Calif. Official Weighs In On Obama Order

Mary Nichols, the chair of the California Air Resources Board, says President Barack Obama's move to direct the Environmental Protection Agency to review requests by California and other states to set tighter auto emissions and fuel efficiency standards is a victory for her state. She says it sets the country on a path to transform domestic auto manufacturing to keep up with the needs of 21st century.

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MICHELE NORRIS, host:

Joining us now is Mary Nichols. She is the chair of the California Air Resources Board. Ms. Nichols, welcome to the program.

Ms. MARY NICHOLS (Chairman, California Air Resources): Thank you.

NORRIS: California has long been out front on this issue, and you've been there for much of this time. How significant is today's move out of the White House to sign this memorandum?

Ms. NICHOLS: Well, it's a tremendous victory for California in our many year-long struggle to establish standards that will force the automakers to produce and sell us cars that we know they can make because they're already selling them in some parts of the world that are cleaner and more efficient.

But it's also important I think for the future because it really sets our country on a path to begin working, hopefully, with the auto industry to transform our domestic auto manufacturing into something that is more in keeping with the needs of the 21st century.

NORRIS: Now as we heard in Elizabeth Shogren's piece, the automakers are not very happy about this. They're still fighting the proposed standards. They say that this whole process is somewhat chaotic and confusing with a patchwork of laws to apply to some states and not to others.

Ms. NICHOLS: I don't think it's a patchwork. There is one standard which has been adopted by California, and because of the Federal Clean Air Act, now 16 states are joining with us to adopt our standards. So, states that represent a majority of the consumers in the United States will, in fact, be using the exact same standards for cars and light trucks.

Of course, the car companies can also sell those very same cars - there's nothing weird or exotic about them - everywhere in the United States. So, you know, if they have a concern about enforcement or working with the various states, we've invited them to come in and talk with us. We're eager to talk with them, but this is not going to be a tough thing for them to do.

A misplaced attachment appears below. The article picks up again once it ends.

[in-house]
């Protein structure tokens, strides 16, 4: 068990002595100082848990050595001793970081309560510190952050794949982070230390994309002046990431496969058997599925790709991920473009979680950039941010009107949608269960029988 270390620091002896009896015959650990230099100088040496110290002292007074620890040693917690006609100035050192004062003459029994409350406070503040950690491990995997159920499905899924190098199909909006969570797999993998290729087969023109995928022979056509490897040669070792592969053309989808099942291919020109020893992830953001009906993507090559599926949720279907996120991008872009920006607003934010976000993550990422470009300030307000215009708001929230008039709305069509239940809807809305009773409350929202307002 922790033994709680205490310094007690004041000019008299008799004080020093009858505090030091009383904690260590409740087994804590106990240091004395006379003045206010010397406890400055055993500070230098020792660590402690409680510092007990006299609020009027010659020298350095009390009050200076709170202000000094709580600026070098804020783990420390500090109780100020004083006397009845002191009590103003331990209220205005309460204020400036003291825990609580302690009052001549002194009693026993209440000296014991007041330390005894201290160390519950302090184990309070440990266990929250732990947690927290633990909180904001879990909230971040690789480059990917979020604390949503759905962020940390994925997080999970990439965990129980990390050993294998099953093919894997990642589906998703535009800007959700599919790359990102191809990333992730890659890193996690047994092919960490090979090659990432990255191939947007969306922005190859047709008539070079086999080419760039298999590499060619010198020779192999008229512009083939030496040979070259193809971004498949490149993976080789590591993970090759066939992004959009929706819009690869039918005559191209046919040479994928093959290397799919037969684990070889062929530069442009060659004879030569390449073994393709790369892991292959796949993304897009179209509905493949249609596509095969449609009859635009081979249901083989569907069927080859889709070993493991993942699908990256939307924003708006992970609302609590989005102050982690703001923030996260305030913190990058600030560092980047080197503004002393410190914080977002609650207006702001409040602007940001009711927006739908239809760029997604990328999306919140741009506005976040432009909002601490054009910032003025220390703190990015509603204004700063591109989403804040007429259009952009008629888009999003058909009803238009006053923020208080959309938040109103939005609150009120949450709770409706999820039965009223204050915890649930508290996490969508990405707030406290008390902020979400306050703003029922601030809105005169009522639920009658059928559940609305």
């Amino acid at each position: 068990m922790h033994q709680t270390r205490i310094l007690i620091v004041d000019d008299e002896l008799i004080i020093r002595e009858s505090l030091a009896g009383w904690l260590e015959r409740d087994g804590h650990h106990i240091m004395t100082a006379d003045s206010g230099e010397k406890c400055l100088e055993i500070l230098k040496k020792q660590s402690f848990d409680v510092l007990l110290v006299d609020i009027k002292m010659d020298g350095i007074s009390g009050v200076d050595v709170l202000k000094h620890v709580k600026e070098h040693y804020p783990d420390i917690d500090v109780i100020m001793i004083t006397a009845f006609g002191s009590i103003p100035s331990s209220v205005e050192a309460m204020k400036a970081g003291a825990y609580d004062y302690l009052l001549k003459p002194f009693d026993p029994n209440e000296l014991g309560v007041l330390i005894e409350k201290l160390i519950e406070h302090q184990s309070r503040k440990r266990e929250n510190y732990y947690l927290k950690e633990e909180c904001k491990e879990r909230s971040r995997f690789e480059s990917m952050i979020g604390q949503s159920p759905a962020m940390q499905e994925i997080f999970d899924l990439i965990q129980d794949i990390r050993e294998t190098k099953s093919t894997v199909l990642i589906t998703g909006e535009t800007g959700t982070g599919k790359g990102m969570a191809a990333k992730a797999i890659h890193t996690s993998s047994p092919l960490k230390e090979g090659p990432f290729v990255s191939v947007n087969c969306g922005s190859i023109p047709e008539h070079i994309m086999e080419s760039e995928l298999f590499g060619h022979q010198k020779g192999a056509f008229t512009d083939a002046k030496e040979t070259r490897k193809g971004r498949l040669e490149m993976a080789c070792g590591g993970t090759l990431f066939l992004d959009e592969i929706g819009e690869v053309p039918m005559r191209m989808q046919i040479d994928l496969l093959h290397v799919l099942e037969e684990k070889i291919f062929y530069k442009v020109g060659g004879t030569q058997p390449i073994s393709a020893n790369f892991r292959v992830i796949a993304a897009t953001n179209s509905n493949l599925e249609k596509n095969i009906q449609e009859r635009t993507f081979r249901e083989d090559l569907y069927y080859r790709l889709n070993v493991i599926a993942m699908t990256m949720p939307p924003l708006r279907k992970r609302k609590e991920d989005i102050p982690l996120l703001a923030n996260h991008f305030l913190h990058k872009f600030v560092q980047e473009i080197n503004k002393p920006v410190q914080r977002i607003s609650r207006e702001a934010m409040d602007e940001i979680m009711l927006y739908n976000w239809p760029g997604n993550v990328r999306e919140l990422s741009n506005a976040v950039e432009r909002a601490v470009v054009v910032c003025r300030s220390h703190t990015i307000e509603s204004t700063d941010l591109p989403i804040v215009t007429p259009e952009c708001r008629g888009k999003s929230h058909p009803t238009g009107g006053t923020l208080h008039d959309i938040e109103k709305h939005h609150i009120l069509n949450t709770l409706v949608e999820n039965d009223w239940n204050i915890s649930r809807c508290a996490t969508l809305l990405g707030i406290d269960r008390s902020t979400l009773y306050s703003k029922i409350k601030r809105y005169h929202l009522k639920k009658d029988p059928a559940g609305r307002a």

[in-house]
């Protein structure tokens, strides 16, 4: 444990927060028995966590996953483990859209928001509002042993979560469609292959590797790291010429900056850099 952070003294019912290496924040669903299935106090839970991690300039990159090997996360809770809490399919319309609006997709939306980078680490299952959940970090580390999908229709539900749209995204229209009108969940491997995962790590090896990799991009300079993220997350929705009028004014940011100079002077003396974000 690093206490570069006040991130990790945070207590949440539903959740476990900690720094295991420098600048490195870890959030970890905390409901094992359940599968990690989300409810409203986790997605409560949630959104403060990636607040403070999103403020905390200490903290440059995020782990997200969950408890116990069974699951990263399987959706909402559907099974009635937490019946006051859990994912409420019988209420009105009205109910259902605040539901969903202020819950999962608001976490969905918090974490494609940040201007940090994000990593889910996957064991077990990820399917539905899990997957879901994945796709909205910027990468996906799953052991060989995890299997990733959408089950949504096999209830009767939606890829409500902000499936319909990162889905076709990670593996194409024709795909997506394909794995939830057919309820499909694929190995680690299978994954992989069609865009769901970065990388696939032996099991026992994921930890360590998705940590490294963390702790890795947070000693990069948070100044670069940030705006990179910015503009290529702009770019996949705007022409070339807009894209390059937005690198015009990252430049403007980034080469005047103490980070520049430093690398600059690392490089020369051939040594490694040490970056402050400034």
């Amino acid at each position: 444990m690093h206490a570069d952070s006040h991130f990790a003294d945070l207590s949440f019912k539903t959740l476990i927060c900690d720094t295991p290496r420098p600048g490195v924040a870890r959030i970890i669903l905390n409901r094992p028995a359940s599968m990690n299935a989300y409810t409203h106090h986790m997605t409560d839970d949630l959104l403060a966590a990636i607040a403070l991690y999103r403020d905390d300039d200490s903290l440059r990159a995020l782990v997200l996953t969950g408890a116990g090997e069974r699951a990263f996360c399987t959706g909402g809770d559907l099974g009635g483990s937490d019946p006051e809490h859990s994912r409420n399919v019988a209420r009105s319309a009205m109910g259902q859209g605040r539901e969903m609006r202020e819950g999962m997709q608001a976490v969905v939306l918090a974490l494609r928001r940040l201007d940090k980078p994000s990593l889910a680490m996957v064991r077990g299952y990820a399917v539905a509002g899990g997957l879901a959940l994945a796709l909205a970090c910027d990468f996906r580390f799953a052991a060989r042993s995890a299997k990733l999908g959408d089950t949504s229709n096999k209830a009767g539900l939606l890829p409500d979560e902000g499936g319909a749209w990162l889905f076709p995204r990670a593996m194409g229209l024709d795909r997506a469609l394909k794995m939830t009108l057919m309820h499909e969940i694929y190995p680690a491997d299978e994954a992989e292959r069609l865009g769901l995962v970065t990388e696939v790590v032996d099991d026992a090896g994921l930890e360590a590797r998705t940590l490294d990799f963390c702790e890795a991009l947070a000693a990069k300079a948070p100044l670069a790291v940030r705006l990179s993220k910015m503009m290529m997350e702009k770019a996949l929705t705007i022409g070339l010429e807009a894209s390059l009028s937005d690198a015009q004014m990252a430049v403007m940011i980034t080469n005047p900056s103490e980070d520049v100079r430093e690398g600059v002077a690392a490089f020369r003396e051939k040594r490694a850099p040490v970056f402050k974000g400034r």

NORRIS: Polls show that environmental issues are of concern to the American public, but they're farther down on the list, below the economy and health care and some other issues. Will a program like this make cars more expensive?

Ms. NICHOLS: Well, this is one of the areas where I think the auto companies have been shooting themselves in the foot because they continually argue that this new program is somehow going to add thousands of additional dollars to the price of a vehicle. That's just not true.

We think that, on average, the additional cost of compliance, which get us to a 30 percent improvement in fuel economy by the year 2016, the cost of that is going to be less than $400 on the price of the vehicle. And even with low gasoline prices which, frankly, we and every body else think is not going to last all that long, this is going to be paid back in a matter of a couple of years. So, we're talking about a solid investment.

NORRIS: The president's decision to sign this order and to do so so early in his administration, what do you think that signals about this new administration and its approach to environmental policy?

Ms. NICHOLS: Well, I think the first thing that it signals is that this is a president who intends to make good on the big commitments that he made in the course of his campaign. He's done a number of things in his first week or two in office to signal that he means to reverse bad decisions from the previous administration and set us on a different course. This one is from our perspective, of course, a no brainer, but really it is a very significant move. And I think...

NORRIS: Can I just jump in here, though? Is it a signal of the direction that he intends to follow, or could it possibly be interpreted as a poke in the eye to Republicans?

Ms. NICHOLS: Oh, I don't think so. I think that there were many Republicans, including former administrators of EPA, who agreed with California - not to mention my boss, Governor Schwarzenegger, who's also a Republican in good standing.

The Bush administration's position was opposed by their entire career staff, and I think it's a signal that he intends to honor the technical and scientific advice that he's hearing from all of his staff that this is something that needs to be done.

Even more significant, I think in some ways, is the fact that he's also ordered the Department of Transportation to take another look at their fuel economy standards and to take a more aggressive stance on those, as well. So, this is not just a one shot deal or a political move in my opinion. It's a sign of a real shift.

NORRIS: Mary Nichols, thanks so much for talking to us.

Ms. NICHOLS: Thank you.

NORRIS: Mary Nichols is the Chair of the California Air Resources Board.

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